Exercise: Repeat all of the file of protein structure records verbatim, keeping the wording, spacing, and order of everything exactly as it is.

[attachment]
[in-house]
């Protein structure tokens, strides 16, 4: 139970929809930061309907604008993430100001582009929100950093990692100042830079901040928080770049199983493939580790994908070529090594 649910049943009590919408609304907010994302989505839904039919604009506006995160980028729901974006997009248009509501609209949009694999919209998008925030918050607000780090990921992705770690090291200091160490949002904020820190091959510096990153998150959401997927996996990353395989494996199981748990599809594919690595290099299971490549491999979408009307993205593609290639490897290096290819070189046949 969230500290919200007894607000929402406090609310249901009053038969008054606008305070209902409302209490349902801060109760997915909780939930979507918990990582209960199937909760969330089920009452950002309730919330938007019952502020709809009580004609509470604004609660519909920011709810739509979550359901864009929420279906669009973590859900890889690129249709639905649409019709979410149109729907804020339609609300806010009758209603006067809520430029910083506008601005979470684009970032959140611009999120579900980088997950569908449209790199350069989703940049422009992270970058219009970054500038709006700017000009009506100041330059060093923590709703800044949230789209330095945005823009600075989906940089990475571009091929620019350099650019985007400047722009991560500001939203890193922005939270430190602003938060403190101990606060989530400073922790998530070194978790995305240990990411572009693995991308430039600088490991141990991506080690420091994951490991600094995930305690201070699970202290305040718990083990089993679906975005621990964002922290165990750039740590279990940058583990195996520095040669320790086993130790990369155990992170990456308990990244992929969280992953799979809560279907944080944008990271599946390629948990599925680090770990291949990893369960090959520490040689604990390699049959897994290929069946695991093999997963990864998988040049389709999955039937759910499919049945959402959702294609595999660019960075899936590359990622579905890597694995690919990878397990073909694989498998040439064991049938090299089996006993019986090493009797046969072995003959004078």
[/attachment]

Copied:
[in-house]
């Protein structure tokens, strides 16, 4: 139970929809930061309907604008993430100001582009929100950093990692100042830079901040928080770049199983493939580790994908070529090594 649910049943009590919408609304907010994302989505839904039919604009506006995160980028729901974006997009248009509501609209949009694999919209998008925030918050607000780090990921992705770690090291200091160490949002904020820190091959510096990153998150959401997927996996990353395989494996199981748990599809594919690595290099299971490549491999979408009307993205593609290639490897290096290819070189046949 969230500290919200007894607000929402406090609310249901009053038969008054606008305070209902409302209490349902801060109760997915909780939930979507918990990582209960199937909760969330089920009452950002309730919330938007019952502020709809009580004609509470604004609660519909920011709810739509979550359901864009929420279906669009973590859900890889690129249709639905649409019709979410149109729907804020339609609300806010009758209603006067809520430029910083506008601005979470684009970032959140611009999120579900980088997950569908449209790199350069989703940049422009992270970058219009970054500038709006700017000009009506100041330059060093923590709703800044949230789209330095945005823009600075989906940089990475571009091929620019350099650019985007400047722009991560500001939203890193922005939270430190602003938060403190101990606060989530400073922790998530070194978790995305240990990411572009693995991308430039600088490991141990991506080690420091994951490991600094995930305690201070699970202290305040718990083990089993679906975005621990964002922290165990750039740590279990940058583990195996520095040669320790086993130790990369155990992170990456308990990244992929969280992953799979809560279907944080944008990271599946390629948990599925680090770990291949990893369960090959520490040689604990390699049959897994290929069946695991093999997963990864998988040049389709999955039937759910499919049945959402959702294609595999660019960075899936590359990622579905890597694995690919990878397990073909694989498998040439064991049938090299089996006993019986090493009797046969072995003959004078």